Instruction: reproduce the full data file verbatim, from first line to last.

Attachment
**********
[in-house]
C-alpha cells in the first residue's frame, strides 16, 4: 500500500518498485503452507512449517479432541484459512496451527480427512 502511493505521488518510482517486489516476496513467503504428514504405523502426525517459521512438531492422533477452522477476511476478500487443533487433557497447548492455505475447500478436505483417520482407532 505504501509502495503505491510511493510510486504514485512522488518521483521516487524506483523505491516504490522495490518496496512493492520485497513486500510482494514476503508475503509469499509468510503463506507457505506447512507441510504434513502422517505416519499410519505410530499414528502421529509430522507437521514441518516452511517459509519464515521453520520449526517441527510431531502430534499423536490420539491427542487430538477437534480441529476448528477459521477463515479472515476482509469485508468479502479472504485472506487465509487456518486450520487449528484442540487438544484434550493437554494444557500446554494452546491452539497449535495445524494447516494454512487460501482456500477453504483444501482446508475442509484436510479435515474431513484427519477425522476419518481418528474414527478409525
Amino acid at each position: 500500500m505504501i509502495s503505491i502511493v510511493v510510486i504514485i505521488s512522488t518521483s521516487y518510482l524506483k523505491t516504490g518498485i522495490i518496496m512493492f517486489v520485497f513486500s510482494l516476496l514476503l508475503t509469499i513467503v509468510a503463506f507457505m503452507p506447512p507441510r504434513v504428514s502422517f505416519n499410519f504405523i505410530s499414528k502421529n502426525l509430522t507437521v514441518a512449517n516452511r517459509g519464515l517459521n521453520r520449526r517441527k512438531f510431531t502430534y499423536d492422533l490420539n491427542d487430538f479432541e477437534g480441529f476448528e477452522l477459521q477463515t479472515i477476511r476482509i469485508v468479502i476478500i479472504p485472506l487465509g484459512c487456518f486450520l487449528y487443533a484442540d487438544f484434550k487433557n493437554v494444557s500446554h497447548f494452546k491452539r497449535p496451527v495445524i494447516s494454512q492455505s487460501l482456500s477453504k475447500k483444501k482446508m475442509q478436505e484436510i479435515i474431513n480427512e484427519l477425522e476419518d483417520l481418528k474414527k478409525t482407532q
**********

[in-house]
C-alpha cells in the first residue's frame, strides 16, 4: 500500500518498485503452507512449517479432541484459512496451527480427512 502511493505521488518510482517486489516476496513467503504428514504405523502426525517459521512438531492422533477452522477476511476478500487443533487433557497447548492455505475447500478436505483417520482407532 505504501509502495503505491510511493510510486504514485512522488518521483521516487524506483523505491516504490522495490518496496512493492520485497513486500510482494514476503508475503509469499509468510503463506507457505506447512507441510504434513502422517505416519499410519505410530499414528502421529509430522507437521514441518516452511517459509519464515521453520520449526517441527510431531502430534499423536490420539491427542487430538477437534480441529476448528477459521477463515479472515476482509469485508468479502479472504485472506487465509487456518486450520487449528484442540487438544484434550493437554494444557500446554494452546491452539497449535495445524494447516494454512487460501482456500477453504483444501482446508475442509484436510479435515474431513484427519477425522476419518481418528474414527478409525
Amino acid at each position: 500500500m505504501i509502495s503505491i502511493v510511493v510510486i504514485i505521488s512522488t518521483s521516487y518510482l524506483k523505491t516504490g518498485i522495490i518496496m512493492f517486489v520485497f513486500s510482494l516476496l514476503l508475503t509469499i513467503v509468510a503463506f507457505m503452507p506447512p507441510r504434513v504428514s502422517f505416519n499410519f504405523i505410530s499414528k502421529n502426525l509430522t507437521v514441518a512449517n516452511r517459509g519464515l517459521n521453520r520449526r517441527k512438531f510431531t502430534y499423536d492422533l490420539n491427542d487430538f479432541e477437534g480441529f476448528e477452522l477459521q477463515t479472515i477476511r476482509i469485508v468479502i476478500i479472504p485472506l487465509g484459512c487456518f486450520l487449528y487443533a484442540d487438544f484434550k487433557n493437554v494444557s500446554h497447548f494452546k491452539r497449535p496451527v495445524i494447516s494454512q492455505s487460501l482456500s477453504k475447500k483444501k482446508m475442509q478436505e484436510i479435515i474431513n480427512e484427519l477425522e476419518d483417520l481418528k474414527k478409525t482407532q